Wednesday, October 3, 2007


THE CONSISTENT THREAD. I have been kicking around this city for more than twenty years now. The various arenas of labor and investment I've engaged reflect a single calling: to love this city and the people who live here. This is the consistent thread of my spiritual journey as an adult to this point. Only recently did I happen onto the advice Mother Teresa frequently offered sincere people who desired to serve with her in India: “Find your own Calcutta.” My Calcutta is Indianapolis, particularly the urban neighborhoods of this city.

THIS CITY IS MY CLASSROOM, MY TEACHER. This city is not only the arena of my passion and focus of my service, it is my teacher. Though I have contributed much of the energy of my adult life to challenging its poverty, sustaining and re-forming its helping infrastructure, and making a difference in the lives of neighbors who live here, I must confess that I have received more than I have given. I have received insight and wisdom, gained understanding and perspective, grown through mistakes and difficulties, expanded my heart and horizons, developed friendships and relationships of respect. So it seems to have pleased God to use such a classroom and laboratory to cause me to grow—hopefully in Christlikeness. I am grateful for these blessings. And it feels like I am still a beginner; I have so much more to learn.

A CITY-SHAPED SPIRITUALITY. So, mine is a city-shaped spirituality. The detached and placeless Wesleyan-holiness formation of my childhood and youth found attachment and rootedness in this particular place. God has formed in me a love for this place. I feel called here, welcomed here, even at home here. I have not felt the same about other cities which I have visited, admired and desired. I have not yet been able to imagine myself living or serving in other great urban centers. But this city is somehow accessible to me, understandable, movable--winnable.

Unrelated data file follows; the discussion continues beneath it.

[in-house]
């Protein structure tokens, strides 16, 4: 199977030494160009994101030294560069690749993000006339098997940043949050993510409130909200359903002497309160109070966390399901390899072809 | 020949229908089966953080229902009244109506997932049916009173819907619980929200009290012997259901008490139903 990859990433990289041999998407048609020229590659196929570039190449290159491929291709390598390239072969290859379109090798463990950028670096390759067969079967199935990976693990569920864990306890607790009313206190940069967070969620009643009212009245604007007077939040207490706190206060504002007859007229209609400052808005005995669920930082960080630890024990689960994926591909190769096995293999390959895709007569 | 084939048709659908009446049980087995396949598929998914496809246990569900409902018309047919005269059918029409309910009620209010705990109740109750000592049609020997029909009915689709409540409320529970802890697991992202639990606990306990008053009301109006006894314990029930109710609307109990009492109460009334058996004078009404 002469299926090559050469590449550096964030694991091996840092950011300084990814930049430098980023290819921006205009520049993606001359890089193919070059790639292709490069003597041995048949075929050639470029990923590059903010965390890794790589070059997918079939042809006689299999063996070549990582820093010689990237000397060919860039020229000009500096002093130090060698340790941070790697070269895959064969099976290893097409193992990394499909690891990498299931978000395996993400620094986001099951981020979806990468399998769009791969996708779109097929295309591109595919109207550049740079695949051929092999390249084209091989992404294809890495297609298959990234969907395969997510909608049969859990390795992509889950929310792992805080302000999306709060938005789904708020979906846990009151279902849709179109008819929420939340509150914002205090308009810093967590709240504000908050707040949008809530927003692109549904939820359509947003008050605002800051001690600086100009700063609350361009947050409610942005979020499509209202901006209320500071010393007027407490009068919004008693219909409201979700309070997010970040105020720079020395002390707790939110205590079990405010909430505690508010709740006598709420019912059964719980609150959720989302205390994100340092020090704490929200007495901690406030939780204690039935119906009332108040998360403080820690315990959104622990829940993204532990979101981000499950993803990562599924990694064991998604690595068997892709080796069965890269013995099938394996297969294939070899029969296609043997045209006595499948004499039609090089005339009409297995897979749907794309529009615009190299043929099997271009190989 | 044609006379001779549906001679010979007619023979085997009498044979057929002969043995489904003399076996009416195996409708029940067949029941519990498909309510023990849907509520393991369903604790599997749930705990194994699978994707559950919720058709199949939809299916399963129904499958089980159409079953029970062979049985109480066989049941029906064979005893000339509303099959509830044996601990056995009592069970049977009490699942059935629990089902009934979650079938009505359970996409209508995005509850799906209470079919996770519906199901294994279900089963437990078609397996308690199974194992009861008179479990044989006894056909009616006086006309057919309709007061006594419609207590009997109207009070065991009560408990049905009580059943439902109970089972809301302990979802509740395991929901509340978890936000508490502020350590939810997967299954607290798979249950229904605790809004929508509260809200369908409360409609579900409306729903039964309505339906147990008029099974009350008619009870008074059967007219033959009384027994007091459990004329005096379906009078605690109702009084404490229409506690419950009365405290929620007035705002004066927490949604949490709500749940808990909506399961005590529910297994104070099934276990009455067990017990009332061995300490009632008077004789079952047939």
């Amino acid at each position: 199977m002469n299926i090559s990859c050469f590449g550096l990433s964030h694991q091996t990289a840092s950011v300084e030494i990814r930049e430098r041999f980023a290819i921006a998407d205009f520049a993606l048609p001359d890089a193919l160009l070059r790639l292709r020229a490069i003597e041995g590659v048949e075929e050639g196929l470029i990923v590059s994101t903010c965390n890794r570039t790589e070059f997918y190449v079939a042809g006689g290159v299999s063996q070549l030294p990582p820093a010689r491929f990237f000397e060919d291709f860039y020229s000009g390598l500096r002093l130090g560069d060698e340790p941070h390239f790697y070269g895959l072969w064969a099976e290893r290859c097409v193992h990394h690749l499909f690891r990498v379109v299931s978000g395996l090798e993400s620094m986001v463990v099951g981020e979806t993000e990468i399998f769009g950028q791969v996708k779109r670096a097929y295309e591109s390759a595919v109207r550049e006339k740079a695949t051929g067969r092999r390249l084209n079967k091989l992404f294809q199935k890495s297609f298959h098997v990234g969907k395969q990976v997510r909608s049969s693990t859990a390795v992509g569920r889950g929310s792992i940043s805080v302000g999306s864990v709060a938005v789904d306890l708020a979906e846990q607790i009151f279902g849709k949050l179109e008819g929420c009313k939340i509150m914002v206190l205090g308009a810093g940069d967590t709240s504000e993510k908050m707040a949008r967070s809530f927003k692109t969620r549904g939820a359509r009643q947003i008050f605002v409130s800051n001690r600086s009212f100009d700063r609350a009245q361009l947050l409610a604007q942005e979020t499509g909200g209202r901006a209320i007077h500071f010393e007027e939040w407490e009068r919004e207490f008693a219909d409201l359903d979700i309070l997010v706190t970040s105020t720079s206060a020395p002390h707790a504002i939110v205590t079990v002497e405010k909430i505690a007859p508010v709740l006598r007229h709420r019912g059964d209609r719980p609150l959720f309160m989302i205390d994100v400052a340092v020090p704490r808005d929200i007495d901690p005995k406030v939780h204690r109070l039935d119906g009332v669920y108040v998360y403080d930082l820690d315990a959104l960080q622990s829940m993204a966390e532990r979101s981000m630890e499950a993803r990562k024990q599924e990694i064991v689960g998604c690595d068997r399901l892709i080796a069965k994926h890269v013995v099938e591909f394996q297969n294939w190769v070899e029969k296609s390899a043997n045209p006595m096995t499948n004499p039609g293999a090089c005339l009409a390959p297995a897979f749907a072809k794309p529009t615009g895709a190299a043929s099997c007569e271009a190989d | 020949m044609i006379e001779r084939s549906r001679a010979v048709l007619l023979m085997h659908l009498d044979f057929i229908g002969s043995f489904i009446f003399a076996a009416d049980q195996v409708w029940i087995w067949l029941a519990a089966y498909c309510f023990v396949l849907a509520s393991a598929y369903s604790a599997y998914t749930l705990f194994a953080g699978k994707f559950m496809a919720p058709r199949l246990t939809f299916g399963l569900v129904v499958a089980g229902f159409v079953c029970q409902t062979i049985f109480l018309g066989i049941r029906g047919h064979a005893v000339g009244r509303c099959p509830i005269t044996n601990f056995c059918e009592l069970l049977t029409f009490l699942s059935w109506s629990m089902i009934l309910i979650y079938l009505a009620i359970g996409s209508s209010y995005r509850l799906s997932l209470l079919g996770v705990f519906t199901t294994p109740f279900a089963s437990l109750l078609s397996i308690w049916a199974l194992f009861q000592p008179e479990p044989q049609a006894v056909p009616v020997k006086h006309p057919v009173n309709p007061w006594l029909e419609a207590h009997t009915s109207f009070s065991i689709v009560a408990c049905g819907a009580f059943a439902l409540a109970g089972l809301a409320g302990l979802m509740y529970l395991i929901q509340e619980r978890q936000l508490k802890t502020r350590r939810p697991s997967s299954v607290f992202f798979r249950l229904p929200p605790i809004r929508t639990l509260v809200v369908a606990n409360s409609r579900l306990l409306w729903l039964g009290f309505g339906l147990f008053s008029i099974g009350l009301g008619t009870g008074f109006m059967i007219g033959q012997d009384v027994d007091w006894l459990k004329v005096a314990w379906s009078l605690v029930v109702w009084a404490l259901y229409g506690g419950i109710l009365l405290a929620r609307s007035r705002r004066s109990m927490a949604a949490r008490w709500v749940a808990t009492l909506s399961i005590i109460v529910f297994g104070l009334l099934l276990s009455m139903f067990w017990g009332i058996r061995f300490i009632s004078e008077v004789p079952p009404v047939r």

NOT A THING, BUT A LIFE. Indianapolis is not a place from which I shrink back. I find I cannot coldly criticize it. My response to its irresponsibilities, insensitivities and self-defeating behaviors is not to dismiss or abandon or berate it, but to restore and reconcile and heal it. Nor is the metropolitan area a commodity which I feel free to use or exploit for economic or positional advantage. It is not a thing, but a living, dynamic organism. It is, inside and out and all around, like the body to which the Apostle Paul to compares the church. "One part cannot say to the other, 'I don't need you.'" When one part hurts, the whole cannot really be healthy. I feel that about Indianapolis. And, to some extent, while I celebrate its assets and victories, I also bear the pain of its prejudices and social and political dichotomies. So, this city is a part of me and I am a part of it.

MY FAITH IS TIED TO THIS CITY. At this point, my relationship to God is somehow tied in with my relationship to this city. Here faithfulness, compassion, stewardship, suffering, and service are called for. Here joy, inspiration, hope, and insight are known. Here relationship, connection, understanding, breakthrough, and community are encountered and engaged. At this point, Indianapolis and my sense of faithfulness in Christ are linked. It doesn’t just happen to be the place I live; it just happens to be the place which I am called in grace to love.

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